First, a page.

Mark Tushnet, a professor at Georgetown University Law Center and a biographer of Thurgood Marshall, agreed. "It's not the result or the unanimous vote that is the most striking, but the absence of a liberal articulation" and framing of the issue.
There are vigorous debates on the court, of course, and closely divided decisions are common. Earlier this term, the court split along predictable 5-to-4 lines in upholding California's "three strikes" law that has imposed 25- to 50-year sentences on hundreds of defendants whose third offense was a minor property crime. And conservative scholars dispute whether "conservative" is the right word for a court that, while not extending many liberal Warren Court precedents, has not overruled many either.
"But there are some issues that have simply dropped out of contention," Professor Tushnet said. The death penalty is one; no justice now holds that capital punishment is unconstitutional, as did Justices Brennan, Marshall and, briefly before his retirement in 1994, Harry A. Blackmun.
"It's definitely a conservative court in the criminal law area," reflecting a broad social consensus, said John O. McGinnis, a law professor at Northwestern University. But he added that the court's conservatism is not uniform, noting that the court is expected to overturn a Texas sodomy law soon.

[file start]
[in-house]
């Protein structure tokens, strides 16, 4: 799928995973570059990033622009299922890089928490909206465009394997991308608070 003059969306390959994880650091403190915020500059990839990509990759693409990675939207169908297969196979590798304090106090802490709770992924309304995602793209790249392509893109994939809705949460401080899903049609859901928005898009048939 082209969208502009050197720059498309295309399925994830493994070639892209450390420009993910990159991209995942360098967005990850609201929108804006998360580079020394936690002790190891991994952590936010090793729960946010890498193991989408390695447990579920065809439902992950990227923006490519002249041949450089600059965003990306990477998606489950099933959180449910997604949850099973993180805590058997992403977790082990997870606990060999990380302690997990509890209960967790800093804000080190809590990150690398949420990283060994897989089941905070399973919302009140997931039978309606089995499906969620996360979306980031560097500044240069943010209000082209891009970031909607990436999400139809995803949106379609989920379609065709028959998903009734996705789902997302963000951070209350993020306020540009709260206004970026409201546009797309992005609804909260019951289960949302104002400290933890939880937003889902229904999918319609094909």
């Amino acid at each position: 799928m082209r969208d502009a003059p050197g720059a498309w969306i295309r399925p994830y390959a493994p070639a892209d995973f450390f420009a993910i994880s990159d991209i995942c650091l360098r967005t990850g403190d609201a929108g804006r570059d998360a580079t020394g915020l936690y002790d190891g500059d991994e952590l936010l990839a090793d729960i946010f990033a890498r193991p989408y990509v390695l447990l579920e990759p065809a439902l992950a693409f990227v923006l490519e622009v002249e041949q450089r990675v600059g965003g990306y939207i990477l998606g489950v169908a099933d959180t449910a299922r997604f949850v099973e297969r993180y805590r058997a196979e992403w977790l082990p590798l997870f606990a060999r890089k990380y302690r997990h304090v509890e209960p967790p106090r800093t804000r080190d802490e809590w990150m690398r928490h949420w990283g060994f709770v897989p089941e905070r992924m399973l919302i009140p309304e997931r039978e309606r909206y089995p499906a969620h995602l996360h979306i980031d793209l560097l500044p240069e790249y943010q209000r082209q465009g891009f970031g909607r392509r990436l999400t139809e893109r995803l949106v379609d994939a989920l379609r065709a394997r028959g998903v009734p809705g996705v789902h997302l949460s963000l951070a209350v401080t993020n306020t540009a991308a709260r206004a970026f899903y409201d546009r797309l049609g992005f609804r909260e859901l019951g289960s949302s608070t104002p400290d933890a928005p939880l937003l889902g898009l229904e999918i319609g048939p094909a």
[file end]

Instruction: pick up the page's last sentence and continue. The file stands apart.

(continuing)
"The real point is not that the court is conservative, but that the spectrum of views on the court today represents a particular range, from ardent conservative to central or moderate liberal," said Paul Gewirtz, a professor at Yale Law School. "There's something to be said for a court of centrists, but that's not what we have. One end of the spectrum is represented, and not the other."
Among legal academics, conservatives and liberals have their mirror-imaged constitutional wish lists. Conservatives call theirs the "Constitution in exile," a vision that includes state sovereignty, limited national power and strong protection for private property.
Liberals refer to the "shadow Constitution," under which the government has affirmative obligations to alleviate inequality, protect people from harm that results only indirectly from official action, and surround criminal defendants and prisoners with a range of safeguards.
One salient difference between the two visions is that the "Constitution in exile" actually existed for many years, before the New Deal court ratified a 20th-century vision of national power. The Rehnquist Court's federalism revolution is now breathing new life into that pre-New Deal idea.
By contrast, the "shadow Constitution," most of it at least, was never achieved, not even under the Warren Court. It has lived only between the covers of law reviews and in the occasional dissenting opinion from a Justice Brennan, Marshall or Blackmun. With their traces largely washed away, it is tempting to dismiss those efforts as ineffectual.
But even hopeless dissents serve a function, Professor Gewirtz said, in "giving the public the confidence that the majority has considered the full range of arguments and has had to answer them."